Major Ethereum Classic (ETC) Developer Updates Revealed for Q1 2019

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Stevan Lohja, the Technology Coordinator at Ethereum Classic Labs, recently published an extensive blog post, which has revealed several important updates regarding the ongoing development of Ethereum Classic (ETC), a Turing Complete and proof-of-work (PoW) platform for developing decentralized applications (dApps).

ETC Labs Core was reportedly launched in January in order to extend “support and move the Ethereum Classic ecosystem forward,” Lohja wrote. He added that during the course of the “first few months” of ETC Labs Core’s establishment, the organization “reached important milestones with ETC-ETH compatibility, vital data analytic tooling, fundamental specifications to improve the DApp development environment, and significantly grew the team with prominent developers in the blockchain space.”

Ethereum Classic Developer Team Size Increases by 75%

Lohja, a former Technical Writer at ETCDEV, an organization which focused on developing Ethereum Classic that was forced to shut down recently due to lack of funding, noted in a Medium post published on April 23rd, 2019 that Ethereum Classic’s developer team size has increased by 75%.

As Lohja mentioned, the Ethereum Classic development team “began with Constantine Kryvomaz, Meowbits, Michael Collison, Mike Lubinets, Shane Jonas, Stevan Lohja, and Zachary Belford.” Recently, more developers have joined, “including Alan Li, Devon Wesley, Jake Lang, Talha Cross, Zac Mitton, and Zane Starr,” Lohja revealed.

During Q1 2019, the Ethereum Classic developer team has proposed the Ethereum Classic Improvement Proposal (ECIP)-1054 upgrade, which has been codenamed Atlantis. This update, Lohja noted, has received “tremendous support throughout the community.”

“ECIP-1054: Proposed Changes to Testnet and Mainnet Target Block Heights”

According to Lohja’s blog, the ECIP-1054 specification “contains proposed testnet and mainnet target block heights, but there needs to be more discussion with client developer groups at this time.” He added that “the motivation of the ECIP-1054 upgrade fork is to enable maximum ETC-ETH compatibility and performance improvements.”

As detailed by Lohja in his blog post, the following set of Ethereum Classic network upgrades are being worked on (or have been worked on) at present:

  • “ECIP-1054: Atlantis, EVM and Protocol Upgrades,”
  • ECIP-1053: Add OpenRPC Service Discovery to JSON-RPC Services,”
  • “Contributed to Kotti network, a public Ethereum Classic test network based on Proof of Authority,”
  • “Continued support and maintenance for Classic Geth and Multi-Geth clients.”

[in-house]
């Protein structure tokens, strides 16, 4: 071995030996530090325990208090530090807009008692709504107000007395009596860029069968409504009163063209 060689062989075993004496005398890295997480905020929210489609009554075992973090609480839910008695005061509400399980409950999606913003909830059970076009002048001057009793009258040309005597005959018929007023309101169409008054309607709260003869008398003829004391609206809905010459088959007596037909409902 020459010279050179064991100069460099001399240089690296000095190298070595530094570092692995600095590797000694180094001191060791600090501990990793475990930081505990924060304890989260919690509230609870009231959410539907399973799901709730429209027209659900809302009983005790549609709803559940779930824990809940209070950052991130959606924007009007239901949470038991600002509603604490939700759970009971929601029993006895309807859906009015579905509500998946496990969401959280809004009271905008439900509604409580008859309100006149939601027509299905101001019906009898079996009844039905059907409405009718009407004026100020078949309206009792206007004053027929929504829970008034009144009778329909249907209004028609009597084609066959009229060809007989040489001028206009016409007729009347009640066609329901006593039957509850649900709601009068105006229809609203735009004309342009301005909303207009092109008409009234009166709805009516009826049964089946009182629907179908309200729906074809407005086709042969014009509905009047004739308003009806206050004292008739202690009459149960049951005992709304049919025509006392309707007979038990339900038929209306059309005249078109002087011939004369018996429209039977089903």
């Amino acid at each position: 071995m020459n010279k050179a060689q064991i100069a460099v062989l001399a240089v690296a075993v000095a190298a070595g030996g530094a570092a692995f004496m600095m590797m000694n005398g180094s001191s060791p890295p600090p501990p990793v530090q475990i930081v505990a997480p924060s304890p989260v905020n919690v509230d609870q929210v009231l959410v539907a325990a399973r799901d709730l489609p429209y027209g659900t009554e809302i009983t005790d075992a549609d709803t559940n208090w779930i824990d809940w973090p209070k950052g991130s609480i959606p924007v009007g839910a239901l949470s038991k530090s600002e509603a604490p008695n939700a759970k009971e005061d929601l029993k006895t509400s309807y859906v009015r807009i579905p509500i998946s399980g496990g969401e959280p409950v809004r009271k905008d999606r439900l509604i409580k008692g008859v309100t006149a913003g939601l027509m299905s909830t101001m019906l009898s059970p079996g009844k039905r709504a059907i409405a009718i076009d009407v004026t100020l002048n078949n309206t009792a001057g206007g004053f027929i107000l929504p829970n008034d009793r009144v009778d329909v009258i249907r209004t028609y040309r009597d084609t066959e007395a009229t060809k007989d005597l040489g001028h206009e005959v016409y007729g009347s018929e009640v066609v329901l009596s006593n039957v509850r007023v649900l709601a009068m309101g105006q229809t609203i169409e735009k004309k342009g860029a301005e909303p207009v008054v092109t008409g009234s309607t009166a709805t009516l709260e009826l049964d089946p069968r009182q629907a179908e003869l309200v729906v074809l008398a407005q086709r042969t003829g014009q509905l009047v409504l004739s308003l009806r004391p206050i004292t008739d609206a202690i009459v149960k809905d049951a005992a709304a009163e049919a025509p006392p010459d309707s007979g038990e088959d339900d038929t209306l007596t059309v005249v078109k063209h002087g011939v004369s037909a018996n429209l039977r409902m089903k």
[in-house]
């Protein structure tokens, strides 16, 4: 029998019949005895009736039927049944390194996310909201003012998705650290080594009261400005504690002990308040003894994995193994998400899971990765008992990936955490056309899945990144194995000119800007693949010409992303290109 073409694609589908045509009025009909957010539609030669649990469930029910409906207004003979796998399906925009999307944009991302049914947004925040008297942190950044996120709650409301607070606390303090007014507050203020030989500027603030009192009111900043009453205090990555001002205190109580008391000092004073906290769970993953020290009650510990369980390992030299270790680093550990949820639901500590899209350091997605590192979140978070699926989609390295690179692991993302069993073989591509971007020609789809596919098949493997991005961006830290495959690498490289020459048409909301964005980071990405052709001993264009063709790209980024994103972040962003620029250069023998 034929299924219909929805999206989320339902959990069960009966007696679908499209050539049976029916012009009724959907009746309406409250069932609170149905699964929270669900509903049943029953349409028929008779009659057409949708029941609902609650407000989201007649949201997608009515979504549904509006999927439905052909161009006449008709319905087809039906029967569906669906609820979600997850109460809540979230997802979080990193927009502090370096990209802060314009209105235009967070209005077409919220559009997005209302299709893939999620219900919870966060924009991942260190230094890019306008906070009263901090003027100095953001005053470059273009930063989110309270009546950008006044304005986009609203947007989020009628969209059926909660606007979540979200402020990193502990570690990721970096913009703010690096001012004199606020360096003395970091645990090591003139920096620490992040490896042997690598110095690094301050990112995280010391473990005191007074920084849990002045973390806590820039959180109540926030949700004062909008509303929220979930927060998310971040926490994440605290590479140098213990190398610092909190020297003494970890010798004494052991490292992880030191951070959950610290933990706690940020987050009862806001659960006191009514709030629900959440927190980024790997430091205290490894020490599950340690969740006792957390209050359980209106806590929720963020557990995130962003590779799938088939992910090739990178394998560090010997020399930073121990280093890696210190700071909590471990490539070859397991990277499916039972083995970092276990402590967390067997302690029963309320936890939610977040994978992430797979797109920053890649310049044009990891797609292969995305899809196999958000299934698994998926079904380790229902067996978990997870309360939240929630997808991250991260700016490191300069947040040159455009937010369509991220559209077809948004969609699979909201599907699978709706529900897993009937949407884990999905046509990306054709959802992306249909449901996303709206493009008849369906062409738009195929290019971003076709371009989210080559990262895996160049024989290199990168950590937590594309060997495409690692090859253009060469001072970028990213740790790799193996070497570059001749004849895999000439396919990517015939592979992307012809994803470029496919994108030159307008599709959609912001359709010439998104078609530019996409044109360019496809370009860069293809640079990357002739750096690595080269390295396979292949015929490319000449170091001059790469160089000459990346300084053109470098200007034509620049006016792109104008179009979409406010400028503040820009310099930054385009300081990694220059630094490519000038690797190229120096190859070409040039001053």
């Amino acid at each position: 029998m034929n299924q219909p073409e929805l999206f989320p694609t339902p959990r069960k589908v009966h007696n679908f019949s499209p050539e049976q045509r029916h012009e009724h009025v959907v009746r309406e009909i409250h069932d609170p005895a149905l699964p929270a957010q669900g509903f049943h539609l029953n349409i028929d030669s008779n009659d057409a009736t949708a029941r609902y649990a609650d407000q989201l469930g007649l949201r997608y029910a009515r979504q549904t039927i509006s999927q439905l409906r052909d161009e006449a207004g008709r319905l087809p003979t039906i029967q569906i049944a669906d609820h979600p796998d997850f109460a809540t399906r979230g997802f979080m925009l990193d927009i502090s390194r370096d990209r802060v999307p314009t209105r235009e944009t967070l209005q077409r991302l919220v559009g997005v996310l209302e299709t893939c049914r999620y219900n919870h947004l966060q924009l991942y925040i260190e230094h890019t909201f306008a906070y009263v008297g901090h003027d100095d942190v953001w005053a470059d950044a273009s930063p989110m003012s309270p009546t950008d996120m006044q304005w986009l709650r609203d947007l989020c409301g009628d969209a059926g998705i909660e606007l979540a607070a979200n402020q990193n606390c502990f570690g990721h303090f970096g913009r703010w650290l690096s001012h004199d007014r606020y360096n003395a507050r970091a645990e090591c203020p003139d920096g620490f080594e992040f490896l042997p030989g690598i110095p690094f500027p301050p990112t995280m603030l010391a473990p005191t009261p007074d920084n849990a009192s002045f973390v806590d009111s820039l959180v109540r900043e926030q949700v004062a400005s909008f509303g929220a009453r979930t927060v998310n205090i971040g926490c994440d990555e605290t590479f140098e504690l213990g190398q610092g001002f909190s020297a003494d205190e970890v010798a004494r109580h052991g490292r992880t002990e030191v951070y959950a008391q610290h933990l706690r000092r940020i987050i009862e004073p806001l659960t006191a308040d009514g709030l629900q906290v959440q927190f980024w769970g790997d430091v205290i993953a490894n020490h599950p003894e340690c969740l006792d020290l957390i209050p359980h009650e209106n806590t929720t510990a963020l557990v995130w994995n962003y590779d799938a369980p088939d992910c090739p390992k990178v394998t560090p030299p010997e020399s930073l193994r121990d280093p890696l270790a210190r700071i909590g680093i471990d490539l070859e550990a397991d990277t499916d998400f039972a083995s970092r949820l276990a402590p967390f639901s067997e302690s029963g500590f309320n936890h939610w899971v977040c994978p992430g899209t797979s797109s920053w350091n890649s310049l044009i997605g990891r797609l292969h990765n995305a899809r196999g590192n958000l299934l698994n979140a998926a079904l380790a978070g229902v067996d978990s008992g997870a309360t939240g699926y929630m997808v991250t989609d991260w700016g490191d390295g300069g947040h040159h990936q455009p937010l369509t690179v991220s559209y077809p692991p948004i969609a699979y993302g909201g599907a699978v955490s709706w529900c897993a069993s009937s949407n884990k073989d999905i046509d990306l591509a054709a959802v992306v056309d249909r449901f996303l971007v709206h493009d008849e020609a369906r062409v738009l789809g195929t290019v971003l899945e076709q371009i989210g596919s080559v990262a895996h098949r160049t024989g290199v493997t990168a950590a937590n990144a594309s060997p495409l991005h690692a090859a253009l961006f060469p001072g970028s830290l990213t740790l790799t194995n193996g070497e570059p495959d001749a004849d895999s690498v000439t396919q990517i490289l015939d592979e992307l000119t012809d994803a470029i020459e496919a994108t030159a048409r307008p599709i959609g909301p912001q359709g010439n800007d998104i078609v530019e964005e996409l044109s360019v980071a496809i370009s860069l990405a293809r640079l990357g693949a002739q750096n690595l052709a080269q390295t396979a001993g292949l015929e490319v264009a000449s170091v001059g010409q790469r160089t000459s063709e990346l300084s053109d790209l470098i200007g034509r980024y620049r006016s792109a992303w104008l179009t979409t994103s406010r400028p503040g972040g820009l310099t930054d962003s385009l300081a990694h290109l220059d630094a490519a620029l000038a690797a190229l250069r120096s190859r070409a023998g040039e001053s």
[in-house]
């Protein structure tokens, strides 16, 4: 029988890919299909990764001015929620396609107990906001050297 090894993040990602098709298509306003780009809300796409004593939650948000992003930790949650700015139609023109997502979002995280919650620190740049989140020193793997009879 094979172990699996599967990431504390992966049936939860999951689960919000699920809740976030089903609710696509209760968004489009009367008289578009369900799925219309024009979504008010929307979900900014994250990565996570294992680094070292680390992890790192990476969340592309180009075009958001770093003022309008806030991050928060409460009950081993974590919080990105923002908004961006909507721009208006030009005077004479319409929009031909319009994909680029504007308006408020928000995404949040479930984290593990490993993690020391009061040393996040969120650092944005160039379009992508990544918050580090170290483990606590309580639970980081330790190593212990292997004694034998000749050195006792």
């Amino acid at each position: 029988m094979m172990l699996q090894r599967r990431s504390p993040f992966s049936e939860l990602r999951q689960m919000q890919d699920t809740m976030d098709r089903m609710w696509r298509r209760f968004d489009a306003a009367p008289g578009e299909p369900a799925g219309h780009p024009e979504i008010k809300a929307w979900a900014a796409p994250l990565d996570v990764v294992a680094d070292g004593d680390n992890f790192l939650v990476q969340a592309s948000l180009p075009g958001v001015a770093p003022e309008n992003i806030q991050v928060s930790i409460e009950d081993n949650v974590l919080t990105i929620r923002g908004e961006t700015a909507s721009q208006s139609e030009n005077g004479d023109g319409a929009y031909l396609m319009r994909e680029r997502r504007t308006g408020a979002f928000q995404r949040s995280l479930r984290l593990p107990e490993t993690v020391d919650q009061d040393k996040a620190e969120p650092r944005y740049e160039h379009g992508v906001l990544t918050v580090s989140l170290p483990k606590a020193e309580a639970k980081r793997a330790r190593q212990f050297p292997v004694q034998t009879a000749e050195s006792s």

Staying Focused On Providing “High Quality Network-Driving Software”

Lohja further noted that the “Client team has remained focused on the task of providing high quality network-driving software,” in order to help developers create various decentralized applications (dApps).

During Q1 2019, the Ethereum Classic team addressed several issues, in addition to working on the updates mentioned, Lohja wrote. He added that in “early Q1, [the ETC team] had a double spend attack in the form of a 51% mining attack.” However, Lohja explained that the cryptocurrency platform’s team “responded with monitoring tools to help users of the network adjust number of confirmations accordingly.”

Technical Details: Optimizing The Ethereum Classic Network

To further ensure the security of the Ethereum Classic network, the team “completed an open source network supervisor to monitor network distribution in light of 51% attack” and it also “completed an ELK stack configuration for Geth clients,” Lojha noted.

As explained by Lohja:

In Q4 2018, we identified [that] there was a strong need for high-level software quality at the base layer for most application developers who engage with JSON-RPC. We examined solutions such as Open API and gRPC, but they were not a fitting solution. The idea of a tool to bring Ethereum Classic, as well as all other blockchains, up to speed with Open API and gRPC was started. So far, we have achieved a “no breaking change” of completeness in addition to releasing the spec with a number of complimenting tools.

In addition to working on these technical requirements, the Ethereum Classic developers focused on tasks related to the EVM/Compiler Team, Just-in-Time Compiler (JIT), LLVM EVM Backend, and they also ran into some “unexpected” issues. These details can be found in Lohja’s blog post.

The Ethereum Classic team also released the OpenRPC Specification 1x, and they contributed OpenRPC improvement proposals to Ethereum (ETH) and Bitcoin (BTC).

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